Thank you and happy holidays!
Hawai‘i’s new Environmental Court was a featured topic at the State Bar Association’s annual convention of attorneys last month. Justice Michael Wilson of the Hawai‘i Supreme Court and Judge Merideth Wright of the Vermont Environmental Court helped lawyers better understand how this new court will work to improve enforcement of environmental laws.
The Outdoor Circle, along with Keep the Hawaiian Islands Beautiful and many others, worked hard to get Act 218, SLH 2014 passed into law last session. Establishing an Environmental Court in Hawai‘i was one of TOC’s main priorities identified by members at the 2013 Full Circle Meeting.
To learn more about the Environment Court in Hawai‘i, click here to read our previous posts on the topic.
SB 632 is now Act 218, SLH 2014!
We celebrated this great victory for the environment with a luncheon at HASR Bistro in Honolulu. See all the pictures from the great event here.
We owe a very special thanks to our heroes:
Committee Chairs Rep. Chris Lee and Sen. Mike Gabbard, as well as advocates Jan Dapitan, Alice Greenwood, DOCARE Chief Randy Awo and Dean Denise Antolini. It is because of your leadership, determination, and willingness to work together that this bill became law after so many years of effort.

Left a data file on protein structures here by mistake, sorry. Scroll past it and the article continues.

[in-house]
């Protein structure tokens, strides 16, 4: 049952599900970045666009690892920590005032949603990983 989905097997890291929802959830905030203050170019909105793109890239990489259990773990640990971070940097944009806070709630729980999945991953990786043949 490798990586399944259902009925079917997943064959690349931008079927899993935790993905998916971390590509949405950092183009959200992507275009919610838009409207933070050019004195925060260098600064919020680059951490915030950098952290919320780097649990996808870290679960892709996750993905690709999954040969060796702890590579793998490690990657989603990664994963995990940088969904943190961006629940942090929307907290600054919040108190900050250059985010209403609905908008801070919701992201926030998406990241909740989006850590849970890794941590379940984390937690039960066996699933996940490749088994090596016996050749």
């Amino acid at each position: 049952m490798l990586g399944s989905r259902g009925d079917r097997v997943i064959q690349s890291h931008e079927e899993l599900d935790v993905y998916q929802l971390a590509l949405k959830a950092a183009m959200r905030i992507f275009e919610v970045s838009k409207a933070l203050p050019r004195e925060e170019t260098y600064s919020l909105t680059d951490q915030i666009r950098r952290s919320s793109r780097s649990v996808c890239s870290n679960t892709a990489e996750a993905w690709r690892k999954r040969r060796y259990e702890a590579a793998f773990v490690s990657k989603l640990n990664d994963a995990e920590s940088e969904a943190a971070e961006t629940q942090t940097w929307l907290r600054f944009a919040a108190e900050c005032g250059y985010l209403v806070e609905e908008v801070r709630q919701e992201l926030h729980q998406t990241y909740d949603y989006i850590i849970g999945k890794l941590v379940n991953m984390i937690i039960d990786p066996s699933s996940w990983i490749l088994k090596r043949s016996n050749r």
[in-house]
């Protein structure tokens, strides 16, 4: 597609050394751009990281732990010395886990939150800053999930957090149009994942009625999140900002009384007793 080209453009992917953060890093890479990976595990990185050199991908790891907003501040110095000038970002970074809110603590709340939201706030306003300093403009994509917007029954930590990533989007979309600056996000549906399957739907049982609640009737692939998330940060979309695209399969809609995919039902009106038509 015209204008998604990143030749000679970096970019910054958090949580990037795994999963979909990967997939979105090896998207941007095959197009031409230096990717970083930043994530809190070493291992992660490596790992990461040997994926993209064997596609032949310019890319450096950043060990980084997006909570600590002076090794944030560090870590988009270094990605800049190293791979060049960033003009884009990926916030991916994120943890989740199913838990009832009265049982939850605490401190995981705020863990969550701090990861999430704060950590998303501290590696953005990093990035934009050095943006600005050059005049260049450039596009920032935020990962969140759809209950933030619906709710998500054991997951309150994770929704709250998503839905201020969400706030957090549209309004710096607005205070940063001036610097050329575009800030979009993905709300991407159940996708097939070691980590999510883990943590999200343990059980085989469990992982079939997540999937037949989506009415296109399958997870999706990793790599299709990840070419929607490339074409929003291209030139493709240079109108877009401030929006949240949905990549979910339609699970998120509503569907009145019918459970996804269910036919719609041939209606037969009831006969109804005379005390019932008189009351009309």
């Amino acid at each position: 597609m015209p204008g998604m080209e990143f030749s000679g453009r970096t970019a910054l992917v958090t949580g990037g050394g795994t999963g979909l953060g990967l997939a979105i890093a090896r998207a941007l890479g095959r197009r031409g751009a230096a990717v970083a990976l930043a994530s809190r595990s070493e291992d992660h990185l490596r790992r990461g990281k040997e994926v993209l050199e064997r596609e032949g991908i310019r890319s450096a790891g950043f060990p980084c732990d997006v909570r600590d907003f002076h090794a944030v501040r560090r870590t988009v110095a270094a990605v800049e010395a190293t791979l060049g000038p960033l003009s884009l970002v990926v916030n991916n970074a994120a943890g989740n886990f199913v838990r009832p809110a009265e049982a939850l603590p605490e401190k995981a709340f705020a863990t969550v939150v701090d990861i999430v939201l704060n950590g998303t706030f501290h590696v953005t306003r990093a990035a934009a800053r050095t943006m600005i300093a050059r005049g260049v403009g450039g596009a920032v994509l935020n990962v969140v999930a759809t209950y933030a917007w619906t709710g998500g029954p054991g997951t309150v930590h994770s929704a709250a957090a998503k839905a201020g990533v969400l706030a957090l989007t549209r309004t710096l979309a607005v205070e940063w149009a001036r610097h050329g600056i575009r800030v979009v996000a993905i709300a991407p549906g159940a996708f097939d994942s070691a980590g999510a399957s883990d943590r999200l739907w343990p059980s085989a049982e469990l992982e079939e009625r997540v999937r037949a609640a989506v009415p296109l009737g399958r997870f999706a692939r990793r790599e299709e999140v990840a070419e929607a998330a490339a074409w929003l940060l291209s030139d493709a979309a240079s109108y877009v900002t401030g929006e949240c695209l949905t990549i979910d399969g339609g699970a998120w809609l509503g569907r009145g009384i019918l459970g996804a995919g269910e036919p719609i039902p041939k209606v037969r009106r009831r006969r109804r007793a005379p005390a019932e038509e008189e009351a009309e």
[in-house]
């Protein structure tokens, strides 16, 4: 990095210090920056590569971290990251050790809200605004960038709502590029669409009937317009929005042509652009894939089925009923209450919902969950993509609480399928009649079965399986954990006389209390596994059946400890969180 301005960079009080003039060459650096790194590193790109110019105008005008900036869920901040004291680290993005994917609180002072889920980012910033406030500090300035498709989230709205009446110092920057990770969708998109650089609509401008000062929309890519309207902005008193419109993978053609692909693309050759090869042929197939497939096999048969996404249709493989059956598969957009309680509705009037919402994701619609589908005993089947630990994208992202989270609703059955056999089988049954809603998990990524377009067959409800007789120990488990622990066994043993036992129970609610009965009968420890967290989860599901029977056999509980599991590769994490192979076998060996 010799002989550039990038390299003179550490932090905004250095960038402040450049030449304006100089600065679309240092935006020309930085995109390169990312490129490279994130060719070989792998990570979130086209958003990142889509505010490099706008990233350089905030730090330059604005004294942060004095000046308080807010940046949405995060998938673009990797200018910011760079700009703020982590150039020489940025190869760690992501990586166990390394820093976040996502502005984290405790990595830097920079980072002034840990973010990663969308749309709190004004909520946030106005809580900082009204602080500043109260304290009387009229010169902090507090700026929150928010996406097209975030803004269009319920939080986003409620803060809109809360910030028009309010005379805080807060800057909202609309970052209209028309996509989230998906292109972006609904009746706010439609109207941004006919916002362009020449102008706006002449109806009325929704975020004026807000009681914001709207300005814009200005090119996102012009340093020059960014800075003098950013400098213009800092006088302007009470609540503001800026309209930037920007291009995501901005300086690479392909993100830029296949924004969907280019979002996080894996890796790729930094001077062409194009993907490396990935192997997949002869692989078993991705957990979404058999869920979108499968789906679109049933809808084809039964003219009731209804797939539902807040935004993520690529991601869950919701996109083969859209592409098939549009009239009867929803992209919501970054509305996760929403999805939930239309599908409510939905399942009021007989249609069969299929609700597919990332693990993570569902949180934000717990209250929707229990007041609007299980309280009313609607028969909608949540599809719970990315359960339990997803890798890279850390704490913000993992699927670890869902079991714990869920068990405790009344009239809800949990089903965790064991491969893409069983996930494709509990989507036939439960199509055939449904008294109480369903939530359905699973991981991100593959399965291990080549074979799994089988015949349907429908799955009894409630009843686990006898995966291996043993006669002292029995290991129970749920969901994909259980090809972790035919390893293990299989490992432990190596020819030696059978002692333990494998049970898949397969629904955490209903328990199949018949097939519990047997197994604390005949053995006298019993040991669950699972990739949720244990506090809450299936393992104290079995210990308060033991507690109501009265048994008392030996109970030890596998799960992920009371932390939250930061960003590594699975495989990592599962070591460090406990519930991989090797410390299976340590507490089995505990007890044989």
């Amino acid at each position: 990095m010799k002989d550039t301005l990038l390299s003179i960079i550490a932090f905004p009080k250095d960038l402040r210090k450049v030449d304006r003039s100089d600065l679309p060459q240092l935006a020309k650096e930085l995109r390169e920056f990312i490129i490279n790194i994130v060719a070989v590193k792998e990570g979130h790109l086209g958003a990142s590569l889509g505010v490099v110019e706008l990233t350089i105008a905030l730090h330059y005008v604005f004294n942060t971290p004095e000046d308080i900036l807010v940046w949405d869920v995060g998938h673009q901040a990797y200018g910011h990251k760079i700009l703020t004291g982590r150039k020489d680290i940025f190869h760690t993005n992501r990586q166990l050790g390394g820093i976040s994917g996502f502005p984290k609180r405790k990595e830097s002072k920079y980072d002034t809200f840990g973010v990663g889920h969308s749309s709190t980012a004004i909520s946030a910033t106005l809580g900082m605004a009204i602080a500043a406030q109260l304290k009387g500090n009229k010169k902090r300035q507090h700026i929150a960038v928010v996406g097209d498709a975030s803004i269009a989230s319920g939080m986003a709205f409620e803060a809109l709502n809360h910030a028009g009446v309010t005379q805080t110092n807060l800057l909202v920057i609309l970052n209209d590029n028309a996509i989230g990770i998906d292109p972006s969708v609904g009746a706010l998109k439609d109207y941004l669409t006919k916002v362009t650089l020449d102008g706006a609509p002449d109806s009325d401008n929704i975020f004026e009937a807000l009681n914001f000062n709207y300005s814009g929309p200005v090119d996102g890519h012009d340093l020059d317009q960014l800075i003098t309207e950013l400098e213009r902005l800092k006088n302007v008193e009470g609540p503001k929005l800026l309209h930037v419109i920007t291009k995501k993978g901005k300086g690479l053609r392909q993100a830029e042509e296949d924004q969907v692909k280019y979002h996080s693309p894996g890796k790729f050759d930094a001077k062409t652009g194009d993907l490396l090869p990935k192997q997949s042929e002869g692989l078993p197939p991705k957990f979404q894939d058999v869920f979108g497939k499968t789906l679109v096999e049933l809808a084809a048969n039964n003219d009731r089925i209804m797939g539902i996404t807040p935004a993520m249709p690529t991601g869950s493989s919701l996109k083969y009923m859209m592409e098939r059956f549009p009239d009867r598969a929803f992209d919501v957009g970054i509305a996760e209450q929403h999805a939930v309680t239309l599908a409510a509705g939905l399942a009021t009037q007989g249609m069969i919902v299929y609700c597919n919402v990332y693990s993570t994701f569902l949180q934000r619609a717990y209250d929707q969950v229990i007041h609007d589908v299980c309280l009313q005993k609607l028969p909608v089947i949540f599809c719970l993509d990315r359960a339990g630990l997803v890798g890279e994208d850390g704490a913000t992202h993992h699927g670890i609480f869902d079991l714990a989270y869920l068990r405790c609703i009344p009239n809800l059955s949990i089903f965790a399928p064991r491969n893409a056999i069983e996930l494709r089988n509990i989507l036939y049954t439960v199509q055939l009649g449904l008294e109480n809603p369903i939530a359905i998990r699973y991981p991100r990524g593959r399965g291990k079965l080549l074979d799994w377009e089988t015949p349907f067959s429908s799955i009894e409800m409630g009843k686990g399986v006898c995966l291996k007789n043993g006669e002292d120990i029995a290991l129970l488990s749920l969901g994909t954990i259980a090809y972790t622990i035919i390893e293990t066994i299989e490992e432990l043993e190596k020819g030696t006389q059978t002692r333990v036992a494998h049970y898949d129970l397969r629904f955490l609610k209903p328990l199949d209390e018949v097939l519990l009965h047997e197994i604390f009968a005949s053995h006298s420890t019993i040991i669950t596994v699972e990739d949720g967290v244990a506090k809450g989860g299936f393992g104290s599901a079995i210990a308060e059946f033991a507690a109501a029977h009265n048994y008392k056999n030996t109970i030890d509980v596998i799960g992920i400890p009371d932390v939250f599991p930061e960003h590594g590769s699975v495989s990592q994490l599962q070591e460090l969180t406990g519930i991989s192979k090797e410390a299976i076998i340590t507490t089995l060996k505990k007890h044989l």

We also want to give a shout out to the many groups that helped this bill along the way, including: Keep Hawaiian Islands Beautiful, Get the Drift and Bag It, Kua‘aina Ulu ‘Auamao, Nani O Wai‘anae, Conservation International, Department of Land and Natural Resources, and students at the William S. Richardson School of Law's Environmental Law Program.
To learn more about the Environmental Court in Hawaii, click here.
SB 632 just passed both the Hawaii Senate and House. This is huge. Below is the statement we made to the press. Thank you to everyone who supported this bill along the way -- and a special thank you to Jan Dapitan on Maui and Chris Woolaway on O`ahu for their long-standing commitment to getting this bill passed.